Cleveland, Tennessee — This week’s weather is something that has made many of us in the southeastern United States nervous. It has caused memories of the flood of ’93 that took many homes and businesses from us. In McCaysville and Copperhill, townspeople are worried that the Toccoa River will once again leave its banks and flood the small town. Other people are more worried about the Ocoee River and the effect that another flood would have on the few weekends of rafting that we have left in the season. Others are worried that the wet weather will cause yet another land slide on highway 64 and put an early stop to the rafting season. These things are all still possible if the rain doesn’t let up soon.
The worst part of the rain is hopefully over, but not without its harsh effects and the fright that river towns will still flood from the water that is washing down from higher elevations where the water is still escaping from. The water has caused the rivers to raise over 3 times their usual levels and the Ocoee River, usually only running on rafting days, is filled to the brim.
While the Toccoa and Ocoee Rivers are actually the same river, in different states they are considered two different ones to locals. Both river sections are up way above the normal amount for their banks and some landslides have already began to occur. The “river road” as locals like to call 64 has already suffered a small rock slide, which didn’t even require road crews to clean up, about half way down the river and although it is small, any more falls could be more serious and require more work to clean up.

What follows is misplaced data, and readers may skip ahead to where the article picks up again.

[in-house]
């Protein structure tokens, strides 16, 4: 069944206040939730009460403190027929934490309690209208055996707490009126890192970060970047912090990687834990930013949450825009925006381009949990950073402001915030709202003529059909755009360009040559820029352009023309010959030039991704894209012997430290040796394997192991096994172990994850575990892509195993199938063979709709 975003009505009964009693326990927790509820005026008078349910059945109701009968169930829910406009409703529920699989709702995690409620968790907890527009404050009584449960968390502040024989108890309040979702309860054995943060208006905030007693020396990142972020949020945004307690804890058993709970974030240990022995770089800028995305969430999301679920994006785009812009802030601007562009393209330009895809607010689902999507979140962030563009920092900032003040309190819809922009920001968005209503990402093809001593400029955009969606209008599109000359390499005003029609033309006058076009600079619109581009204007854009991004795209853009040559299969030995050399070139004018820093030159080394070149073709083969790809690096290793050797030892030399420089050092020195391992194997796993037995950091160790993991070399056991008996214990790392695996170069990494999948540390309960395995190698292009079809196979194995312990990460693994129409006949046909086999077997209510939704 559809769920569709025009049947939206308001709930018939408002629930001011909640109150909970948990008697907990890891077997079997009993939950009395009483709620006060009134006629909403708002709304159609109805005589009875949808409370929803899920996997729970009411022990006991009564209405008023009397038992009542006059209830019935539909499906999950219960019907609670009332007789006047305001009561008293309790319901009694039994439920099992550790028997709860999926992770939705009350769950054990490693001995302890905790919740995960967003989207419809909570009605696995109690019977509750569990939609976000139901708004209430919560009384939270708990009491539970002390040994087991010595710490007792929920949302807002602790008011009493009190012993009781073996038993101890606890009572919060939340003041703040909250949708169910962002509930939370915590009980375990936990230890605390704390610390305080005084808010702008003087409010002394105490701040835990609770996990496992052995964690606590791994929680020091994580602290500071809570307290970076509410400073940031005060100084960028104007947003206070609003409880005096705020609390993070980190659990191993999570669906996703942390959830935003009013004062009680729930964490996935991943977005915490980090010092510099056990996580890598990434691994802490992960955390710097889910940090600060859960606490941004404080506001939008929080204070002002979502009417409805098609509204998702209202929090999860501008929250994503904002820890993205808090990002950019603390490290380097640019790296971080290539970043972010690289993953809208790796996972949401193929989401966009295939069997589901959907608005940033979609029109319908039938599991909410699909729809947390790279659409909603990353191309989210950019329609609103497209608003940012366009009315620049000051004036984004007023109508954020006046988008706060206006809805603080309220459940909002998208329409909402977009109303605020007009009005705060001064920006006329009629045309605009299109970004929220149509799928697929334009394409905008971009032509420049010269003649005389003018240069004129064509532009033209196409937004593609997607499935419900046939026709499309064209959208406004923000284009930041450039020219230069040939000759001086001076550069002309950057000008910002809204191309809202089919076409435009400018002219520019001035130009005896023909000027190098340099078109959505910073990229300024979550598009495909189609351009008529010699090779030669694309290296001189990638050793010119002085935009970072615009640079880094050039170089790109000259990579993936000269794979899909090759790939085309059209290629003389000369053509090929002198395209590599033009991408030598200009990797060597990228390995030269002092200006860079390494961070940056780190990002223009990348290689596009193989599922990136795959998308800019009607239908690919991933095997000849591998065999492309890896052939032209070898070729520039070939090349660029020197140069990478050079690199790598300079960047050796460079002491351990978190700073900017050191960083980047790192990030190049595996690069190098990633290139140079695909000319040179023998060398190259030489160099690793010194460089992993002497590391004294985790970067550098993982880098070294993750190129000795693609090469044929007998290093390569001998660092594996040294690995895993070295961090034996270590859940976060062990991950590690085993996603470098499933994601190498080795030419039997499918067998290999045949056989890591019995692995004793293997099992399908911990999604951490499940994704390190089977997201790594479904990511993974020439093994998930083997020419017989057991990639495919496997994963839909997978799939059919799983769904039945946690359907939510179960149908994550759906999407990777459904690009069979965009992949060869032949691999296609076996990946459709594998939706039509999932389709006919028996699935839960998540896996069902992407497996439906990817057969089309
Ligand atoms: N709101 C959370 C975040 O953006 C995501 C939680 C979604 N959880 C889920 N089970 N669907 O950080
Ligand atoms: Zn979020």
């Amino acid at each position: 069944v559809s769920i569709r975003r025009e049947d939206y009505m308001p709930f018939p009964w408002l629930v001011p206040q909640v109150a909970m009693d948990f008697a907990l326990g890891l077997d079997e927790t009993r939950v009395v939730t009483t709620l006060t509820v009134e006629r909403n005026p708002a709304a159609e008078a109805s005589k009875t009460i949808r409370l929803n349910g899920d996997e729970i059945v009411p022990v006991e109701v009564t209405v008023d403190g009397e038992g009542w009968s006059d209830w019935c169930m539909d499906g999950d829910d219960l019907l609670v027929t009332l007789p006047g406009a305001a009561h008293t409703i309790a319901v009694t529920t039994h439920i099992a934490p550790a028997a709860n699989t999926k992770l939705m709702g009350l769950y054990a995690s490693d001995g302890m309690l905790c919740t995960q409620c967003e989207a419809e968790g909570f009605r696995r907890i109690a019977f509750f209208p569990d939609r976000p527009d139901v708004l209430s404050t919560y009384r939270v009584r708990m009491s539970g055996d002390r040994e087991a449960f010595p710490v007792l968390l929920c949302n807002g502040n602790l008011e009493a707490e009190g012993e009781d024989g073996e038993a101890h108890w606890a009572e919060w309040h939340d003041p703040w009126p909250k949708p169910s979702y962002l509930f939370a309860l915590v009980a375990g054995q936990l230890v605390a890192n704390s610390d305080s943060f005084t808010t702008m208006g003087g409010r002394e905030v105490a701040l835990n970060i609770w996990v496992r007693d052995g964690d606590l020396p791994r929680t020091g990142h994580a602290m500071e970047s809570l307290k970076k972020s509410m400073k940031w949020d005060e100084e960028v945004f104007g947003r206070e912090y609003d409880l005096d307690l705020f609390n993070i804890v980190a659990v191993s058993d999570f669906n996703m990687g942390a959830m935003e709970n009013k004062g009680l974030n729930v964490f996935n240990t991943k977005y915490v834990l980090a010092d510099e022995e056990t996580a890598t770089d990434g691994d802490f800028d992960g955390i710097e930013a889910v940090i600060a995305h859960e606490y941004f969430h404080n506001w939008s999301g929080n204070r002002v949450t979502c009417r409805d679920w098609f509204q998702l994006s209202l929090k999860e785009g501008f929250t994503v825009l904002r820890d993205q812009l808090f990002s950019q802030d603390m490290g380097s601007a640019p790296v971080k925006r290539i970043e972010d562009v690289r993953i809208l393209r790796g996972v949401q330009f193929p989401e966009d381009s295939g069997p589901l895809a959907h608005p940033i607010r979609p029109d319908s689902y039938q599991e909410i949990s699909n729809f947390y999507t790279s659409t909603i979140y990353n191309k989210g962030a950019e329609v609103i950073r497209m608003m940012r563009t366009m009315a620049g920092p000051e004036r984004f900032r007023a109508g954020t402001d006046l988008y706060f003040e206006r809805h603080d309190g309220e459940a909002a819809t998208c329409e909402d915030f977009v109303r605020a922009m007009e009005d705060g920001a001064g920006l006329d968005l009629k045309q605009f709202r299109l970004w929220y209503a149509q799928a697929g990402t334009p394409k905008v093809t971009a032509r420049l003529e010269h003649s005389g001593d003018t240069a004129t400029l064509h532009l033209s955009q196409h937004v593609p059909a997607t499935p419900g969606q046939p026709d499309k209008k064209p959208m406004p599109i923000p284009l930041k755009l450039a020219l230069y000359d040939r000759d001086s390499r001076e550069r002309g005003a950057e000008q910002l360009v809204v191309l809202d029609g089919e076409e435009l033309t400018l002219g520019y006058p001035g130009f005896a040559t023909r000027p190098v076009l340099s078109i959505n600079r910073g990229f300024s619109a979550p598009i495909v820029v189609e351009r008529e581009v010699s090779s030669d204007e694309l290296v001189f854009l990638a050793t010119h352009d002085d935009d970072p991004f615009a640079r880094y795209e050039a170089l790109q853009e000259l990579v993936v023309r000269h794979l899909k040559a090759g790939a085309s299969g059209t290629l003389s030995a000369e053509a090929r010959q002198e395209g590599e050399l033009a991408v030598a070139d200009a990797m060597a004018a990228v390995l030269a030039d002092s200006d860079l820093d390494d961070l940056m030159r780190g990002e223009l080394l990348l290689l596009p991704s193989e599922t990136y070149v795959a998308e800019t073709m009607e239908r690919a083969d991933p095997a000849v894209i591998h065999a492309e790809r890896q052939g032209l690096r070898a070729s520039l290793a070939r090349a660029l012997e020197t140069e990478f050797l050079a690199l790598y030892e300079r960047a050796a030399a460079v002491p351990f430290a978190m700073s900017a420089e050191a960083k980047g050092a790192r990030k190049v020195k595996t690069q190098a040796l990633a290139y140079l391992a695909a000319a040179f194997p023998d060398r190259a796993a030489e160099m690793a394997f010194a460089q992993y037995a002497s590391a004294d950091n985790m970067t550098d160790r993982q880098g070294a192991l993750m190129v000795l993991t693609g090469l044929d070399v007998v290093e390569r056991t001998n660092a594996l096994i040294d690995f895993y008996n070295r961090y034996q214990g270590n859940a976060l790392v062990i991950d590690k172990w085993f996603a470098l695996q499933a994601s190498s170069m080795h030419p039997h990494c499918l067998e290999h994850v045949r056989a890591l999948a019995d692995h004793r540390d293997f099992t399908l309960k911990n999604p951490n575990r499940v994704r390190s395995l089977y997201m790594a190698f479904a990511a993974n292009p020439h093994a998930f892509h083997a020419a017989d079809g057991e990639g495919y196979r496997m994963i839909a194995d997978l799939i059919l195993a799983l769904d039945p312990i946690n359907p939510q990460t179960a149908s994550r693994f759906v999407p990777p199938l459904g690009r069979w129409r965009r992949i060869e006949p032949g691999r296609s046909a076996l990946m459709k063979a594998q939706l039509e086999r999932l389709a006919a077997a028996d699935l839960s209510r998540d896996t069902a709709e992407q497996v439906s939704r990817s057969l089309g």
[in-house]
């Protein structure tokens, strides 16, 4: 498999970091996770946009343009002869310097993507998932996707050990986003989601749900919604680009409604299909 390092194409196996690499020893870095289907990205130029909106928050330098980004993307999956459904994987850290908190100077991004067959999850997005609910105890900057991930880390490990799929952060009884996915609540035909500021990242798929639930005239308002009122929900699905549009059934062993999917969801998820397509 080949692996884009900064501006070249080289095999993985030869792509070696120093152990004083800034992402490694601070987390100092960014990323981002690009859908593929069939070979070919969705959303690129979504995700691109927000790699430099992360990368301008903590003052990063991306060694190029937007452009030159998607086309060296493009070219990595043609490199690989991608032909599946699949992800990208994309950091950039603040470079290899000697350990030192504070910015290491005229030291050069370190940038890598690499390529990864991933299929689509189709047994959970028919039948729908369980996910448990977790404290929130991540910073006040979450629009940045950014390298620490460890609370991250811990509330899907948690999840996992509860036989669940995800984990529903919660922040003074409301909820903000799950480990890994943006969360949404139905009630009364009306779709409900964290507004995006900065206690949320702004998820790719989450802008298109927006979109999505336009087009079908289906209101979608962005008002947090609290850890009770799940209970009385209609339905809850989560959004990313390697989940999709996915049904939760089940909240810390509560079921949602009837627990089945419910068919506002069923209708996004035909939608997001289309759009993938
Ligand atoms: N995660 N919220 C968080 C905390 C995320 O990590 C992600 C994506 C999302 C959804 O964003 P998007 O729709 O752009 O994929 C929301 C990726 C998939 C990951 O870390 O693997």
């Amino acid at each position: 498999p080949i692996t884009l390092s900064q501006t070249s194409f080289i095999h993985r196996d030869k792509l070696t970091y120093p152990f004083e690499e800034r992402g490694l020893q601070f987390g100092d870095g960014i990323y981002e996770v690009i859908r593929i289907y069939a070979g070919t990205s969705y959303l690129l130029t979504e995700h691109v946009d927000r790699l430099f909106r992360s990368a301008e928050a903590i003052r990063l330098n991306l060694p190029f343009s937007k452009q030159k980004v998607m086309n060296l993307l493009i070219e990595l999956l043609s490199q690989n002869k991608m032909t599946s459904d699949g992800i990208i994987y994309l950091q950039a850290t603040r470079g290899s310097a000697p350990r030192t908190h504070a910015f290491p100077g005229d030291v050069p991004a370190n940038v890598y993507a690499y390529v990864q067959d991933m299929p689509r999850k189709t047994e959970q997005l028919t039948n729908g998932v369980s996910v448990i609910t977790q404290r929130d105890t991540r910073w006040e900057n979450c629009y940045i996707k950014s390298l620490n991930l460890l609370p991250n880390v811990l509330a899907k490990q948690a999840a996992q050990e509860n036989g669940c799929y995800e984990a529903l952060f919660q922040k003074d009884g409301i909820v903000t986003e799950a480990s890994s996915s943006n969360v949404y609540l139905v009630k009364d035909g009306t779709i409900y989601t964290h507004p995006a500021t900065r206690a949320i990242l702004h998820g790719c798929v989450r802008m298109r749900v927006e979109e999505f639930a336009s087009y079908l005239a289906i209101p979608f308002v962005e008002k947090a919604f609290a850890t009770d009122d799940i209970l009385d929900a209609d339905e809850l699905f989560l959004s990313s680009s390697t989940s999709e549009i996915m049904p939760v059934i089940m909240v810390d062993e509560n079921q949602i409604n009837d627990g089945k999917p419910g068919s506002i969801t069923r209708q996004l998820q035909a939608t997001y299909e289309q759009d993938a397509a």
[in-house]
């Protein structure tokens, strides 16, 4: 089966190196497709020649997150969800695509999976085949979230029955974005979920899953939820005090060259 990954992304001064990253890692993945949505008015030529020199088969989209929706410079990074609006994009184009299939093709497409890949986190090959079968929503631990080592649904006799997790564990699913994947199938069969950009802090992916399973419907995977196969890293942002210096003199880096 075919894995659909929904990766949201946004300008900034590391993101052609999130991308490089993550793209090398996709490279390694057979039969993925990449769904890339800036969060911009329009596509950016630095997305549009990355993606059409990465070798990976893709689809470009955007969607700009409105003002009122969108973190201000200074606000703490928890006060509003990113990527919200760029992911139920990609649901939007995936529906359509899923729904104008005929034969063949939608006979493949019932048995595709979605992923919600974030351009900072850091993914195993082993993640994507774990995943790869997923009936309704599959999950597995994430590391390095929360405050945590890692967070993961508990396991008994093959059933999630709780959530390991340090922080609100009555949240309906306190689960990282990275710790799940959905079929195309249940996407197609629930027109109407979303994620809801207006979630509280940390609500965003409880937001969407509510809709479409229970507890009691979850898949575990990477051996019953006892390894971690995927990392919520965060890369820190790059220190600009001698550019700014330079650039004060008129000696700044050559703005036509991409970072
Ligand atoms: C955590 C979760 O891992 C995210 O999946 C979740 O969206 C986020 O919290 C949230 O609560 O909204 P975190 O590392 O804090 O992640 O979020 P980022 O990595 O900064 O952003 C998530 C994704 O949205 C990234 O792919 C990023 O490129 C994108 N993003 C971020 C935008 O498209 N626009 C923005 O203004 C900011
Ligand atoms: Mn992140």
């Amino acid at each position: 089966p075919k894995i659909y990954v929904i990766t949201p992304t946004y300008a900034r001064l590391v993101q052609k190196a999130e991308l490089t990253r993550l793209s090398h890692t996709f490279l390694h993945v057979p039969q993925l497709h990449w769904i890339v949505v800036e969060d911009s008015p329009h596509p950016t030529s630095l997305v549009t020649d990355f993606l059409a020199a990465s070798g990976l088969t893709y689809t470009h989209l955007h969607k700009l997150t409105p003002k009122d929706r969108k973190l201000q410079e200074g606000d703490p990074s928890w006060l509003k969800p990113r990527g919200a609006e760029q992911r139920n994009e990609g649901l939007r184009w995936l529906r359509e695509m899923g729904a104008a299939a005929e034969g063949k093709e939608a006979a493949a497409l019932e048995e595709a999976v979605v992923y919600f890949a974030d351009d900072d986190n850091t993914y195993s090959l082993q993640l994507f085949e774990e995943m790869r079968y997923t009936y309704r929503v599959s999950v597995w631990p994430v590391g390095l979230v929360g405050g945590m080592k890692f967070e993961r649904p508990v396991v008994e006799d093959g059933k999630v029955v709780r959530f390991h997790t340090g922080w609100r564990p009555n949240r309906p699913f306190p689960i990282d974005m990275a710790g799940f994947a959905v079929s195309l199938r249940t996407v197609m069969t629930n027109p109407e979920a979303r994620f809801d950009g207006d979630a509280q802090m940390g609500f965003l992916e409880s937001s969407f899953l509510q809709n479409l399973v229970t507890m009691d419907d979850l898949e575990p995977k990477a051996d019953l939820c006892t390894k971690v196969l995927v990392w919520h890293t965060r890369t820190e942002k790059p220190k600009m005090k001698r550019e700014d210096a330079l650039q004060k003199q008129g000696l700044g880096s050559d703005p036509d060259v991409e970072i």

This much water is also dangerous to the rafting business that holds most of the economy for the local area. Too much water is too dangerous to send customers of rafting trips, and therefore closes business at a time when business is crucial, at the later part of the season. Existing creeks and streams are overflowing into roadways, new and dried up creeks and streams are making their way down hills and mountains, and further south the issue has become what they are now calling a deluge.
While the Southern part of Tennessee and Northern part of Georgia have not seen the worst of the deluge, we are still suffering a great deal with trees falling, rock and mud slides, and even a few basements flooding. If the rain continues however I fear that we too will be forced to close roadways and head for higher ground just as our nearby neighbors, literally just down the road in middle Georgia, have already had to do. The worst parts are still to come as the total damage is still unknown. Trees will still be in danger of uprooting until the ground is dried, mud will continue sliding until the ground is once again stable, and streams will continue to rise until the rain completely halts for a while. One good thing to come of this however is that the closely past drought is definitely in the past now.